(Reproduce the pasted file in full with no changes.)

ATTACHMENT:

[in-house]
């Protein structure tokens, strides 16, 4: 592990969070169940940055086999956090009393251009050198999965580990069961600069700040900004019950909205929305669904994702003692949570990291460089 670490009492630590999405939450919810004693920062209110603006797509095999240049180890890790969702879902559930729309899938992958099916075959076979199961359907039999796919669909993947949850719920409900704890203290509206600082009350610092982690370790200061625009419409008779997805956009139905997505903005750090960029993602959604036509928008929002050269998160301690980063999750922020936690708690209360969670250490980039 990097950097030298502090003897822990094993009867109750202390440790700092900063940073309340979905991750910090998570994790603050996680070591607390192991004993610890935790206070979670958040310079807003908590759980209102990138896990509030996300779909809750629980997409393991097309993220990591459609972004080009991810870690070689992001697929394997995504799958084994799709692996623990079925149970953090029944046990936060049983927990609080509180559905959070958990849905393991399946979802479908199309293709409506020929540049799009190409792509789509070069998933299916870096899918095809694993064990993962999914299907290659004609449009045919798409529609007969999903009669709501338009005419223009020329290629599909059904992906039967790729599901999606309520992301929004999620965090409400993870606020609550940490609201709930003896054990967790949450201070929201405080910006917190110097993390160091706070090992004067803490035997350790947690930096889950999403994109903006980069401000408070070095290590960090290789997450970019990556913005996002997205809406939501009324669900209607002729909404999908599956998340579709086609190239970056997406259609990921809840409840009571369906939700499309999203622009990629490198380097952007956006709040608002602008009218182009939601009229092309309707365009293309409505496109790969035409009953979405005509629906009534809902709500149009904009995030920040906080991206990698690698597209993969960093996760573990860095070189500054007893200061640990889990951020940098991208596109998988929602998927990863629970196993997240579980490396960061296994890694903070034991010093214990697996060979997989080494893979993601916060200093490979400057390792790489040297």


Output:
[in-house]
């Protein structure tokens, strides 16, 4: 592990969070169940940055086999956090009393251009050198999965580990069961600069700040900004019950909205929305669904994702003692949570990291460089 670490009492630590999405939450919810004693920062209110603006797509095999240049180890890790969702879902559930729309899938992958099916075959076979199961359907039999796919669909993947949850719920409900704890203290509206600082009350610092982690370790200061625009419409008779997805956009139905997505903005750090960029993602959604036509928008929002050269998160301690980063999750922020936690708690209360969670250490980039 990097950097030298502090003897822990094993009867109750202390440790700092900063940073309340979905991750910090998570994790603050996680070591607390192991004993610890935790206070979670958040310079807003908590759980209102990138896990509030996300779909809750629980997409393991097309993220990591459609972004080009991810870690070689992001697929394997995504799958084994799709692996623990079925149970953090029944046990936060049983927990609080509180559905959070958990849905393991399946979802479908199309293709409506020929540049799009190409792509789509070069998933299916870096899918095809694993064990993962999914299907290659004609449009045919798409529609007969999903009669709501338009005419223009020329290629599909059904992906039967790729599901999606309520992301929004999620965090409400993870606020609550940490609201709930003896054990967790949450201070929201405080910006917190110097993390160091706070090992004067803490035997350790947690930096889950999403994109903006980069401000408070070095290590960090290789997450970019990556913005996002997205809406939501009324669900209607002729909404999908599956998340579709086609190239970056997406259609990921809840409840009571369906939700499309999203622009990629490198380097952007956006709040608002602008009218182009939601009229092309309707365009293309409505496109790969035409009953979405005509629906009534809902709500149009904009995030920040906080991206990698690698597209993969960093996760573990860095070189500054007893200061640990889990951020940098991208596109998988929602998927990863629970196993997240579980490396960061296994890694903070034991010093214990697996060979997989080494893979993601916060200093490979400057390792790489040297």